Many people find a medication plan that works for them by testing out different medications or dosages, each varying in effectiveness and possibly resulting in negative side effects. This process can be time-consuming and often frustrating. In recent years, many healthcare providers have begun using genetic testing to improve the process of prescribing medication. This type of testing is called pharmacogenomic testing.
What is pharmacogenomics?
Pharmacogenomics (PGx), or pharmacogenetics, is the study of how a person’s genes influence their response to various drugs.
Your body metabolizes, or breaks down, medication over time. This process happens mostly in the liver, with molecules called enzymes. Just six enzymes are responsible for metabolizing more than 90% of all psychiatric medications . Your DNA contains genes that tell your body how to make these enzymes.
Each of these genes has variations that lead to differences in the way enzymes are structured and how they work.
Just as differences in genes can lead to one person being blonde and another having red hair, differences in this set of genes can lead to two people processing the same medication in different ways.
What does a pharmacogenomics test do?
A PGx test looks at your DNA to see which version of each gene you have. The test is provided by your doctor or through the mail. It involves either spitting into a vial or swabbing your cheek, then sending the sample to a lab for analysis.
Scientists often assign each gene variation to one of three groups: rapid metabolizer, slow metabolizer, or extensive metabolizer. These different groups correspond to whether your variation of a particular enzyme can break down a substance quickly, slowly, or at an average rate, respectively. Knowing what kind of genetic variations you have gives your medical provider insight into how your body breaks down drugs.
Psychiatrists and other doctors have been increasingly using PGx testing in mental health treatment because it’s shown to reduce the risk of side effects, decrease medication switching, and, most importantly, increase the chance that patients get better.
How do PGx test results affect my prescription?
PGx tests tell your medical provider how your genes differ from others—and how these differences affect your metabolism. Your PGx test tells you what version of each gene you have. It then provides a list of medications that will work best with the enzyme encoded by that gene. This list might also come with some recommendations.
For example, having a certain genetic variation might result in you having a slow metabolizer enzyme variant. Because this type of enzyme breaks down medication more slowly than average, a certain drug may stay in your system longer than usual. This can lead to negative side effects. A PGx test might recommend that your provider not prescribe this medication—or at least lower the dosage to prevent side effects. Without a PGx test, you would only find this out by trial and error.
What do scientists know about PGx testing?
While pharmacogenomics may be an unfamiliar term to many, it dates back to the 1950s. Since then, researchers have gained a greater and greater understanding of how specific genes impact the way we respond to different medications. Studies have shown that PGx testing can reduce the burden of side effects for people with major depressive disorder  and improve outcomes in those with anxiety and depression . The FDA now recognizes the value of PGx tests , stating that they can be helpful in creating a prescription plan.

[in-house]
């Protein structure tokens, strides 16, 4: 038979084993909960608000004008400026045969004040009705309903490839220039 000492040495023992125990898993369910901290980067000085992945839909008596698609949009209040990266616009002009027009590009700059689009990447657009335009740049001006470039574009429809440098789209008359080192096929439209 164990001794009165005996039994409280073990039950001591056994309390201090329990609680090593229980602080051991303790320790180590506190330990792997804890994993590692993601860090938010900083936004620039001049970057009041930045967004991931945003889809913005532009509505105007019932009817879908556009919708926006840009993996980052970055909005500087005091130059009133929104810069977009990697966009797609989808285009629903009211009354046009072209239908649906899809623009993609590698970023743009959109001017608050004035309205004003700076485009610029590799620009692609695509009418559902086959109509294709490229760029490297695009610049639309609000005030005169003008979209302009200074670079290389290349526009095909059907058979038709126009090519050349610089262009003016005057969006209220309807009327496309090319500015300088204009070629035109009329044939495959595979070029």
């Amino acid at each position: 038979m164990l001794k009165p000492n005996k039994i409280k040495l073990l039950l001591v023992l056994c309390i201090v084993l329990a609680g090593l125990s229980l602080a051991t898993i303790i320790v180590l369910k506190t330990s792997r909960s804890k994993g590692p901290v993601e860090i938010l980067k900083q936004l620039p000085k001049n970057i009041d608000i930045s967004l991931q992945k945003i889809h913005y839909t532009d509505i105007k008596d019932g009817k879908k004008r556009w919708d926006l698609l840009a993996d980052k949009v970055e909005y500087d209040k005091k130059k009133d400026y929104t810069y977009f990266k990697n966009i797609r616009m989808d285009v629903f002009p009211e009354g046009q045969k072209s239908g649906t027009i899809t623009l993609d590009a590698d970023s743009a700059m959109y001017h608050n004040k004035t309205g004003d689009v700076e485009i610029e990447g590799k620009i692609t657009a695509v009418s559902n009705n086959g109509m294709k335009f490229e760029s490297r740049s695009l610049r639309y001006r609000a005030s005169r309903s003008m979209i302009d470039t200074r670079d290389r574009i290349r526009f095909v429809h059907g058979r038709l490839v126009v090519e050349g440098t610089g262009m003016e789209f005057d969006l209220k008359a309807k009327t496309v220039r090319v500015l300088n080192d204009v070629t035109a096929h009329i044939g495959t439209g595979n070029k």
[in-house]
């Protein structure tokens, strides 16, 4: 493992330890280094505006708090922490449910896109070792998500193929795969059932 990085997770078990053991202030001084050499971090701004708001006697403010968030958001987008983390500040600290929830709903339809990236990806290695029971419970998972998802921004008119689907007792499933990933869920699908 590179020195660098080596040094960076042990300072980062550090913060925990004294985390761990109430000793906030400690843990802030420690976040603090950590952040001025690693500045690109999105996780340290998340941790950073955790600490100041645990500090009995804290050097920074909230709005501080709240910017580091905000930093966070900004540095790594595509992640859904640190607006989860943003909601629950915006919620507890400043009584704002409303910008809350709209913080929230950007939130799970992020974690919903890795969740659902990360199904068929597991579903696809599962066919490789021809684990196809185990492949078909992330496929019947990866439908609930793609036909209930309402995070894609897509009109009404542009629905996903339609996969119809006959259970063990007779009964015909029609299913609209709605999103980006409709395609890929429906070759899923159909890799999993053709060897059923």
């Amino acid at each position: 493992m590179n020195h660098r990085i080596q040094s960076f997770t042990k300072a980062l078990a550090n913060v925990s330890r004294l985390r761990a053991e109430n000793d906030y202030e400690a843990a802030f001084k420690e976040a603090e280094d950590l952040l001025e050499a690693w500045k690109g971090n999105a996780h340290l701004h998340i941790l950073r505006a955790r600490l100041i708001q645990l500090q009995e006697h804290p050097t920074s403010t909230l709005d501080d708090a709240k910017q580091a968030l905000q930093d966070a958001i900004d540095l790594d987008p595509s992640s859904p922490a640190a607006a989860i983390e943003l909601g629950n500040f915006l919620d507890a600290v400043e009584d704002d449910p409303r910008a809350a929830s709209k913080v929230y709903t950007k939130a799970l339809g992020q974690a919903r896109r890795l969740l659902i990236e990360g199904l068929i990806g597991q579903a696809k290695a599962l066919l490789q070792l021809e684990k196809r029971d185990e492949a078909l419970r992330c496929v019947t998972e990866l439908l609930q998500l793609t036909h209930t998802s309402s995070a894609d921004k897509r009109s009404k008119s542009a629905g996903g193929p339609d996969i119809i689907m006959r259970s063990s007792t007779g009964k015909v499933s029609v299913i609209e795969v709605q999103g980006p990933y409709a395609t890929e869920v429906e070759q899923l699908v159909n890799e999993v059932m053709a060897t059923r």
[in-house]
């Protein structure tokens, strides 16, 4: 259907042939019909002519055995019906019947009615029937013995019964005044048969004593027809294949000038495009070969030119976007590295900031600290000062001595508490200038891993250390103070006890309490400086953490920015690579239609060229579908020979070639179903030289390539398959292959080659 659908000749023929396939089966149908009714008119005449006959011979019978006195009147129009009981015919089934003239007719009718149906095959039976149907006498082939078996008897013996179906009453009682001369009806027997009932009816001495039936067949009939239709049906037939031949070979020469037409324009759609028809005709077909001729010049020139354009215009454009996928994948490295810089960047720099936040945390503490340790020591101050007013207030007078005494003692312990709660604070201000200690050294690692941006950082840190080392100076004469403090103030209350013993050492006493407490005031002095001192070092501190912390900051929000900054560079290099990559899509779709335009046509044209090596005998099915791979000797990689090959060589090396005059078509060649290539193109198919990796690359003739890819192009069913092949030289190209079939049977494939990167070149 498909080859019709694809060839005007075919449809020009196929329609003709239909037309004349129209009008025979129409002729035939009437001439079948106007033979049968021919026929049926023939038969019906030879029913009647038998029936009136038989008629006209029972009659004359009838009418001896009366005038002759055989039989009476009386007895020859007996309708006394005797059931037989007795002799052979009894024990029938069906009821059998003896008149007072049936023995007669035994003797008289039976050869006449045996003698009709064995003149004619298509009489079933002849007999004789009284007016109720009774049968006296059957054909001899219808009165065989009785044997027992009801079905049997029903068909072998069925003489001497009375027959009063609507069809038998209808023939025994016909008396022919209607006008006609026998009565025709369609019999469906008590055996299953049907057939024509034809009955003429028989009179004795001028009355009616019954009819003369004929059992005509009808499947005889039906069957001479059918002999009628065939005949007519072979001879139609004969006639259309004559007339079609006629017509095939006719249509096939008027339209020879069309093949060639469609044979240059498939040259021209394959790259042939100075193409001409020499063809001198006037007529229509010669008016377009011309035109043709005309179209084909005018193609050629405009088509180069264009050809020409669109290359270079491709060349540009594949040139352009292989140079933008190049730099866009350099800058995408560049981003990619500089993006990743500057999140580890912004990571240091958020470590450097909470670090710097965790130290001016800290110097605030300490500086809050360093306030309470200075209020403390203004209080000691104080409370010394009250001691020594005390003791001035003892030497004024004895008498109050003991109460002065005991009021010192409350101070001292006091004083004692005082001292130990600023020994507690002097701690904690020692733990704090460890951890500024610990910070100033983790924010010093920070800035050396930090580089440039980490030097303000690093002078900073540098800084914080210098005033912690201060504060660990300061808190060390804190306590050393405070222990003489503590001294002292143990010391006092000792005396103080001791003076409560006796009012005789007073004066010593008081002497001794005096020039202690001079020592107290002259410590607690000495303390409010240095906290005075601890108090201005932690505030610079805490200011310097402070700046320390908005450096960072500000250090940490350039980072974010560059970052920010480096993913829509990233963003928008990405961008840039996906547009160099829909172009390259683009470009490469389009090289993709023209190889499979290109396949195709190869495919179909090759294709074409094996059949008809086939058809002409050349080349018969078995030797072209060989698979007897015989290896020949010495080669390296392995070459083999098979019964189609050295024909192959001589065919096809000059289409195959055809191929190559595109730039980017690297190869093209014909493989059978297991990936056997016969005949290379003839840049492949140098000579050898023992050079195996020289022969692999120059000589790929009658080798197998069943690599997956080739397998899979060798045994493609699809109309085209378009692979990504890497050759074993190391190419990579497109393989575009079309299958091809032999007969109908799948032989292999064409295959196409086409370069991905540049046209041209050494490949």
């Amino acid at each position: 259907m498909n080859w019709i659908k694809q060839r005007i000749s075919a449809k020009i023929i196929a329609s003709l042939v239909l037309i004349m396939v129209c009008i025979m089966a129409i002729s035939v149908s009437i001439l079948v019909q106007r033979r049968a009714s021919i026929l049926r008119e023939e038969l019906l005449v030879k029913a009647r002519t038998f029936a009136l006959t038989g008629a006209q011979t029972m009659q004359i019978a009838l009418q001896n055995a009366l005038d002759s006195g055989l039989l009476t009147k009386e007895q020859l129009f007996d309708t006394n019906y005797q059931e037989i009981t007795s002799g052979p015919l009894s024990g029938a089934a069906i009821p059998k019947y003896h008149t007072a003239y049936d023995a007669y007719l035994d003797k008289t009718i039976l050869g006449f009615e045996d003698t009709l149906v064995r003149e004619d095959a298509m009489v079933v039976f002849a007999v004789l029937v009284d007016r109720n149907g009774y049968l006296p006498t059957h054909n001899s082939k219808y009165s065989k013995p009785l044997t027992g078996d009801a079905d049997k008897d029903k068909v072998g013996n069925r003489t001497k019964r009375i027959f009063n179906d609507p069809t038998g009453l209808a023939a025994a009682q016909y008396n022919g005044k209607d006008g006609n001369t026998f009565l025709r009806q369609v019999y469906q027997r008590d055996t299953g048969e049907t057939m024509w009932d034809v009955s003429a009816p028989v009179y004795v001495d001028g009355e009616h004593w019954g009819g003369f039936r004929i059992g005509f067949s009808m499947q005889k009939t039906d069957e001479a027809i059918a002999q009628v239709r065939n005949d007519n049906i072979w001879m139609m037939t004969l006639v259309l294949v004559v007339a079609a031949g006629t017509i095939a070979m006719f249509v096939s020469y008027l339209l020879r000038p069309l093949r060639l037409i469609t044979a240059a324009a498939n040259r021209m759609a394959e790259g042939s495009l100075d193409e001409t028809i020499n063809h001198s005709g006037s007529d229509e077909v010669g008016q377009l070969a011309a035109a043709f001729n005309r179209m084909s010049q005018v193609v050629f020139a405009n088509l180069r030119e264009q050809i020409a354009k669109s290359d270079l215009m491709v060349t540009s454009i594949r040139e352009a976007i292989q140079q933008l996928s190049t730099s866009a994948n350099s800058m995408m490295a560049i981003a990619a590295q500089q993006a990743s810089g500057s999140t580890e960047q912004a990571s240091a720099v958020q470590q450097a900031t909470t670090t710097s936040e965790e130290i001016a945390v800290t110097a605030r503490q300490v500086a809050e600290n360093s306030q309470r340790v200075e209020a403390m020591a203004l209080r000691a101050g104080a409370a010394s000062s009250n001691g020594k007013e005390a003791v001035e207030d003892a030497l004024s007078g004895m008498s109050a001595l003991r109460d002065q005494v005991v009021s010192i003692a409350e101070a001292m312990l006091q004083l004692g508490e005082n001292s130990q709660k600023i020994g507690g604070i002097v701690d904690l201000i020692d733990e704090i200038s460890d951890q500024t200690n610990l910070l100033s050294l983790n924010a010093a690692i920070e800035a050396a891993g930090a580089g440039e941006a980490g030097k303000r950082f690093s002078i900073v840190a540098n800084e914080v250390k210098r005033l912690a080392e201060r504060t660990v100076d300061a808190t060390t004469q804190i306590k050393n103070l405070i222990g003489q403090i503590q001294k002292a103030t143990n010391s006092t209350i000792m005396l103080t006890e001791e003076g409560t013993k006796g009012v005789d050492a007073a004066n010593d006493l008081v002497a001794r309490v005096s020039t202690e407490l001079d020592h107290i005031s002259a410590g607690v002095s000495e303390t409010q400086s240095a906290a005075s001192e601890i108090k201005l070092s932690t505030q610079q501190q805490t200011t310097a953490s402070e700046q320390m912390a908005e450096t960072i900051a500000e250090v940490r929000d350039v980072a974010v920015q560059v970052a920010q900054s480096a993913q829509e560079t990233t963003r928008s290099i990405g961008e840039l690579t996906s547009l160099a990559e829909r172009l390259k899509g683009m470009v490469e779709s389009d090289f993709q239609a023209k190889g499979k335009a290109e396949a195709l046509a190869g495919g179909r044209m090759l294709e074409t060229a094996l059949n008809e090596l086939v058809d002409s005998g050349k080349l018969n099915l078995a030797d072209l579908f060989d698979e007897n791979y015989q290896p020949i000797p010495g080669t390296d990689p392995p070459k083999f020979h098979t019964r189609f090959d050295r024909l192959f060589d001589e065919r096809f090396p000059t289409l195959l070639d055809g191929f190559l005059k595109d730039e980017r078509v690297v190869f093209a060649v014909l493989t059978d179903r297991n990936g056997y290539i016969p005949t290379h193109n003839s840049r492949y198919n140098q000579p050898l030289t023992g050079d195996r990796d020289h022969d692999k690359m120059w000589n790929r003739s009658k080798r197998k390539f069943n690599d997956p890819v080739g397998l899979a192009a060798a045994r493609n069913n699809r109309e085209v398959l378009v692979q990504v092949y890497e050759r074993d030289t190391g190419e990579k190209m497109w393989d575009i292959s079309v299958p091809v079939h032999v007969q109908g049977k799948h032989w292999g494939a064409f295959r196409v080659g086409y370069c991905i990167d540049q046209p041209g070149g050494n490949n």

However, there is currently not enough knowledge on the relationship between genes and medication to definitively say which medication is right for you and at which dosage. While genetics is a major factor, other things affect the way you respond to medications. PGx tests can only provide recommendations and suggestions regarding various medications to reduce the trial-and-error approach. Instead of providing an answer, PGx tests provide a starting point to help you and your provider make the right decision about which medication is appropriate and in what amount.
PGx testing has the potential to shorten the trial-and-error period and help people more quickly find a plan that fits. If you’re wondering whether you are likely to benefit from pharmacogenetic testing, you can take a free pharmacogenomics quiz that’s backed by the latest scientific research.
- Lynch & Price. (2007). The Effect of Cytochrome P450 Metabolism on Drug Response, Interactions, and Adverse Effects. American Family Physician 76(3), pp. 391-396. Retrieved from https://www.aafp.org/afp/2007/0801/p391.html
- Pérez et al. (2017). Efficacy of prospective pharmacogenetic testing in the treatment of major depressive disorder: results of a randomized, double-blind clinical trial. BMC Psychiatry 17, p 250. Retrieved from https://doi.org/10.1186/s12888-017-1412-1
- Bradley et al. (2017). Improved efficacy with targeted pharmacogenetic-guided treatment of patients with depression and anxiety: A randomized clinical trial demonstrating clinical utility. Journal of Psychiatric Research 96, pp. 100-107. Retrieved from https://doi.org/10.1016/j.jpsychires.2017.09.024
- S. Food and Drug Administration. (2020). Table of Pharmacogenetic Associations. Retrieved from https://www.fda.gov/medical-devices/precision-medicine/table-pharmacogenetic-associations